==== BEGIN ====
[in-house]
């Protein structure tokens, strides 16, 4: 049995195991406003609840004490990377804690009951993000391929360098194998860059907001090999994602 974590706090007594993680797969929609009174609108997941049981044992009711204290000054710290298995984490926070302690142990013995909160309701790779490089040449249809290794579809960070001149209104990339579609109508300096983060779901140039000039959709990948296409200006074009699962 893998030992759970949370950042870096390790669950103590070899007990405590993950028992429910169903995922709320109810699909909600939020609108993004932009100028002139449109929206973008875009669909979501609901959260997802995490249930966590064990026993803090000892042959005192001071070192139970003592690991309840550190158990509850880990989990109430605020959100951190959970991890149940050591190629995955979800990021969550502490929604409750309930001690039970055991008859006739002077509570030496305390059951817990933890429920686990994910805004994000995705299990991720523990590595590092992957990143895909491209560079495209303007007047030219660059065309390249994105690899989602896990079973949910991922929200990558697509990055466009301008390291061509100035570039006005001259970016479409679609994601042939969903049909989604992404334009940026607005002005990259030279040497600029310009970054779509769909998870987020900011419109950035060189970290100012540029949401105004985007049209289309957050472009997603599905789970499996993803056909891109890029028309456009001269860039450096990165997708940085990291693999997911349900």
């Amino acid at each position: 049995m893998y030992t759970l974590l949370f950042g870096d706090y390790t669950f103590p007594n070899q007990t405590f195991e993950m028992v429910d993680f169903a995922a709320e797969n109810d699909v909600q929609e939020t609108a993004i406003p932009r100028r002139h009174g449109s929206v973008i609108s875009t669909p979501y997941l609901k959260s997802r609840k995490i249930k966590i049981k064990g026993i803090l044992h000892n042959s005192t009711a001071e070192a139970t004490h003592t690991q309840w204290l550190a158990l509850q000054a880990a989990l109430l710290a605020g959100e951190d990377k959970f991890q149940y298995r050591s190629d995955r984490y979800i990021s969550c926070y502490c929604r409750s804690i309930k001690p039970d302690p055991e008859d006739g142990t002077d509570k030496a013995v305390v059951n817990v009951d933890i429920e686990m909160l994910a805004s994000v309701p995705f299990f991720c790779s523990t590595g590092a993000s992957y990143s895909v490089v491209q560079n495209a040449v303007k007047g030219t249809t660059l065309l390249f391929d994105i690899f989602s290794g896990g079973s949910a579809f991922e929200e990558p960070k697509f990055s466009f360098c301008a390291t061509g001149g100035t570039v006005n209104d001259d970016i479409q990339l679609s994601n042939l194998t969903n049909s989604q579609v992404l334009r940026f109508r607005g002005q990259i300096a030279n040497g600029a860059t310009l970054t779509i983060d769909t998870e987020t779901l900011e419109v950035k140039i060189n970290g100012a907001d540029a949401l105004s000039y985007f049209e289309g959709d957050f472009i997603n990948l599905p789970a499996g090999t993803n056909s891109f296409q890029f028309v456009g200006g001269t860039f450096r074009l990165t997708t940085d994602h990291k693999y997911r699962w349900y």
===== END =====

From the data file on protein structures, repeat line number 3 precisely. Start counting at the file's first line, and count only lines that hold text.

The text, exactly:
């Amino acid at each position: 049995m893998y030992t759970l974590l949370f950042g870096d706090y390790t669950f103590p007594n070899q007990t405590f195991e993950m028992v429910d993680f169903a995922a709320e797969n109810d699909v909600q929609e939020t609108a993004i406003p932009r100028r002139h009174g449109s929206v973008i609108s875009t669909p979501y997941l609901k959260s997802r609840k995490i249930k966590i049981k064990g026993i803090l044992h000892n042959s005192t009711a001071e070192a139970t004490h003592t690991q309840w204290l550190a158990l509850q000054a880990a989990l109430l710290a605020g959100e951190d990377k959970f991890q149940y298995r050591s190629d995955r984490y979800i990021s969550c926070y502490c929604r409750s804690i309930k001690p039970d302690p055991e008859d006739g142990t002077d509570k030496a013995v305390v059951n817990v009951d933890i429920e686990m909160l994910a805004s994000v309701p995705f299990f991720c790779s523990t590595g590092a993000s992957y990143s895909v490089v491209q560079n495209a040449v303007k007047g030219t249809t660059l065309l390249f391929d994105i690899f989602s290794g896990g079973s949910a579809f991922e929200e990558p960070k697509f990055s466009f360098c301008a390291t061509g001149g100035t570039v006005n209104d001259d970016i479409q990339l679609s994601n042939l194998t969903n049909s989604q579609v992404l334009r940026f109508r607005g002005q990259i300096a030279n040497g600029a860059t310009l970054t779509i983060d769909t998870e987020t779901l900011e419109v950035k140039i060189n970290g100012a907001d540029a949401l105004s000039y985007f049209e289309g959709d957050f472009i997603n990948l599905p789970a499996g090999t993803n056909s891109f296409q890029f028309v456009g200006g001269t860039f450096r074009l990165t997708t940085d994602h990291k693999y997911r699962w349900y």